Amid controversy surrounding the financial app Robinhood, progressive Rep. Alexandria Ocasio-Cortez (D-N.Y.) and conservative Sen. Ted Cruz (R-TX) have agreed that Congress needs to look into the app’s decision to prevent retail investors from freely buying stocks while hedge funds still can.
“This is unacceptable. We now need to know more about @RobinhoodApp’s decision to block retail investors from purchasing stock while hedge funds are freely able to trade the stock as they see fit,” Ocasio-Cortez tweeted shortly before noon Thursday. “As a member of the Financial Services Cmte, I’d support a hearing if necessary.”
The self-described democratic socialist was retweeting a report and thread from the outlet Motherboard that Robinhood has stopped users from purchasing stock in GameStop, AMC, Blackberry, and Nokia, saying that “more than half of all Robinhood users own at least some GameStop stock.” These users are now “unable to freely trade it” and “the app is only allowing users to close out their positions.”
MORE ON GAMESTOP & THE STOCK MARKET: WH press secretary replies to question about stock market concerns: ‘We have the first female treasury secretary’
Cruz retweeted Bronx and Queens congresswoman, simply saying: “Fully agree.”
While saying to Cruz she is “happy to work with Republicans on this issue where there’s common ground,” Ocasio-Cortez also told the Texas Republican: “but you almost had me murdered 3 weeks ago so you can sit this one out.”
“Happy to work w/ almost any other GOP that aren’t trying to get me killed,” she added. “In the meantime if you want to help, you can resign.”
Ocasio-Cortez is referring to Cruz being one of the Republicans who was spearheading the effort to challenge the states’ Electoral College votes on January 6, when Congress tallied them and certified President Joe Biden’s 2020 election victory, believing allegations of election fraud. That day, a mob of Trump supporters violently stormed the U.S. Capitol to prevent certification and to “stop the steal.” Other Democrats in Congress have called for the resignation of Cruz as well as Sen. Josh Hawley (R-Mo.), who also helped lead the effort.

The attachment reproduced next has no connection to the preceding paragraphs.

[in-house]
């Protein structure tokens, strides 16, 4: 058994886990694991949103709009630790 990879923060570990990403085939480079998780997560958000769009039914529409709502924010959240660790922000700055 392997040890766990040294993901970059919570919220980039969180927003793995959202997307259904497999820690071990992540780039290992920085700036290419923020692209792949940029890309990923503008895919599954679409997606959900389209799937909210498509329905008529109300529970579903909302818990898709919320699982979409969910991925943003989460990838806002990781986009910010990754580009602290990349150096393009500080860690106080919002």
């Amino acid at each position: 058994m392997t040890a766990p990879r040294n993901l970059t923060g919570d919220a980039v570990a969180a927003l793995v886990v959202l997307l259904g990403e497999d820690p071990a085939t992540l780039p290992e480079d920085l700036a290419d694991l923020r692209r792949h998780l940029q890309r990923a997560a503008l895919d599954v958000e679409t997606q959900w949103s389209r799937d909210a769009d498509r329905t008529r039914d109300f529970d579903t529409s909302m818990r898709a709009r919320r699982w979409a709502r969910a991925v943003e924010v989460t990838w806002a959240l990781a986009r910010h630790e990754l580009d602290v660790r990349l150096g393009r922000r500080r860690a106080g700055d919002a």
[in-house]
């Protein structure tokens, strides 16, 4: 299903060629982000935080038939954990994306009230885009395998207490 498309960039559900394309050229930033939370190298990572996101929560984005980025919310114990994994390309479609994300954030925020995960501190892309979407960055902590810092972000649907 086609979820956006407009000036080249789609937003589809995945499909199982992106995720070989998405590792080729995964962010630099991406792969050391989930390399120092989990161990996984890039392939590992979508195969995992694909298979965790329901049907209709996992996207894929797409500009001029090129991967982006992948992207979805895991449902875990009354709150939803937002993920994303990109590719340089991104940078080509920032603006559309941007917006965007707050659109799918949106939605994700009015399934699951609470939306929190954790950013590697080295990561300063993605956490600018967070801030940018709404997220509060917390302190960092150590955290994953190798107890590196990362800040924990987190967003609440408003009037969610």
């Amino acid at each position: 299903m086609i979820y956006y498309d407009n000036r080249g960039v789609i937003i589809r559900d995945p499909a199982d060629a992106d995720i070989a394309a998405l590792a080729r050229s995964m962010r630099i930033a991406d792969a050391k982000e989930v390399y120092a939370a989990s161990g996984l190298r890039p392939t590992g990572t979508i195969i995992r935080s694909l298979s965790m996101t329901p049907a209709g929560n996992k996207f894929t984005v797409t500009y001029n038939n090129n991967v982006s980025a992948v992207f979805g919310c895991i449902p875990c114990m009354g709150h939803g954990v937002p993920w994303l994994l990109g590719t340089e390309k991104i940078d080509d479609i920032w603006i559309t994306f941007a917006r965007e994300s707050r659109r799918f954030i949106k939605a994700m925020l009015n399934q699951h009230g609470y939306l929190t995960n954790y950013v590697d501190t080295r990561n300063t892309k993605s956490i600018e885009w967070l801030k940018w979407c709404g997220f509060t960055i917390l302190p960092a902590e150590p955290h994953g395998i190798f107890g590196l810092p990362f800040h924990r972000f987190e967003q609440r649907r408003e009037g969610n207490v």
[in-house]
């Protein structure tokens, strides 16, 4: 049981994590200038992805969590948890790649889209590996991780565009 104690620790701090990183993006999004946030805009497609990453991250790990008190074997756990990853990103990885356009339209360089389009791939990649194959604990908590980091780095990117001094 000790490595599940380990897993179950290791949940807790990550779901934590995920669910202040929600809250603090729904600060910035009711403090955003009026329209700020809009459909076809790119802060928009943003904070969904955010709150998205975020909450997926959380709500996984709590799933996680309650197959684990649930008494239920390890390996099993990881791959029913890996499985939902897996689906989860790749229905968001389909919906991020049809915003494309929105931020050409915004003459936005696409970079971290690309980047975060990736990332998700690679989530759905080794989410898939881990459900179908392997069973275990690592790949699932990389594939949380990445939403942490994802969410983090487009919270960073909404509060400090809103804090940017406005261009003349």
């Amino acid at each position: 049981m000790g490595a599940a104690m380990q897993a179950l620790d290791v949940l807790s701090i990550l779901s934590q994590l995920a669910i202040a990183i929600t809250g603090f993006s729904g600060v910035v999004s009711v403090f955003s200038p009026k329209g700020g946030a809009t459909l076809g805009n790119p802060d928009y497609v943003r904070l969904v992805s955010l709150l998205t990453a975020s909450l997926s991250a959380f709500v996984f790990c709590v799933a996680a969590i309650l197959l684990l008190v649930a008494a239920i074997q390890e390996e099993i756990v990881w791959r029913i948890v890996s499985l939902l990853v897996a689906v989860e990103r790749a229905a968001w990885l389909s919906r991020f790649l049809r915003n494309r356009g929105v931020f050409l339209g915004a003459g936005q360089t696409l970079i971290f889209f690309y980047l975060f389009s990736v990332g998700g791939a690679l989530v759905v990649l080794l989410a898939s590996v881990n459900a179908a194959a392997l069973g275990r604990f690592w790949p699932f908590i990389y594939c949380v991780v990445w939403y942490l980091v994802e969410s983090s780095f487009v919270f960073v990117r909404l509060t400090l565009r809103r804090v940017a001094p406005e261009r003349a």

Midday on Thursday, while Ocasio-Cortez and Cruz were exchanging tweets, a class action complaint was filed against Robinhood in the U.S. District Court of the Southern District of New York.
Also on the same day of this back-and-forth between the two, former President Donald Trump’s eldest son, Donald Trump Jr., and fellow “Squad” member Rep. Rashida Tlaib (D-Mich.) are also agreeing with the two about Robinhood.
“It took less than a day for big tech, big government and the corporate media to spring into action and begin colluding to protect their hedge fund buddies on Wall Street,” Trump Jr. tweeted Thursday morning. “This is what a rigged system looks like, folks!”
Trump Jr. was retweeting an article from the founder of pop-culture site Barstool Sports, Dave Portnoy, criticizing Robinhood.
Tlaib retweeted the same Motherboard thread as Ocasio-Cortez—though prior to the New York congresswoman—saying: “This is beyond absurd. @FSCDems need to have a hearing on Robinhood’s market manipulation. They’re blocking the ability to trade to protect Wall St. hedge funds, stealing millions of dollars from their users to protect people who’ve used the stock market as a casino for decades.”
Replying to the popular finance-centric social media account “litquidity” pointing out that this odd assortment of political figures agrees with each other, Trump Jr. said: “Seriously…. I’m going long on Flying Pigs…”
You can follow Douglas Braff on Twitter @Douglas_P_Braff.
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Massachusetts Democrat Mayor wants to end ‘right-to-shelter’ law amidst migrant crisis
More Democrat leaders from non-border states are wising up to the immigration crisis our nation faces. Woburn mayor Scott Galvin, of the progressive state of Massachusetts, is hoping that lawmakers will overturn a 40-year-old law because the reality of being “bleeding heart liberals” is resulting in the demise of his town.
The 40-year-old “right-to-shelter” law has got to go, says mayor Galvin, because of the immense strain the thousands of migrant families are putting on the area’s residents. By Friday, there were about 150 families living in the city’s hotels, an “unsustainable” arrangement for his 40,000 constituents.
Galvin told the New York Times the right-to-shelter law, which only exists in Massachusetts, was “passed at a different time, and was not meant to cover what we’re seeing now.”
National Review reports:
Under the 1983 right-to-shelter law, Massachusetts officials are legally required to offer housing to any homeless families seeking shelter in the state. The law now covers a rising influx of migrant families, although individuals are not covered under its provisions.
“We’re going above and beyond, while some communities around us are not being impacted, and we don’t have endless capacity in our schools,” said Galvin. “The benefits that are bestowed on migrants make the state a very attractive destination, and without some changes, this challenge is not going to abate.”
Massachusetts Democrat Governor Maura Healey already declared a state of emergency on August 8th, requesting help from the federal government. On August 31, Healey activated up to 250 Massachusetts National Guard members to assist the more than 6,000 migrant families already in the state’s shelter system.
Approximately 6,300 families are living in emergency shelters and hotels across the state, up roughly 50 percent from the year prior. The cost for such accommodations for all the migrants is approximately $45 million per month, National Review reports.
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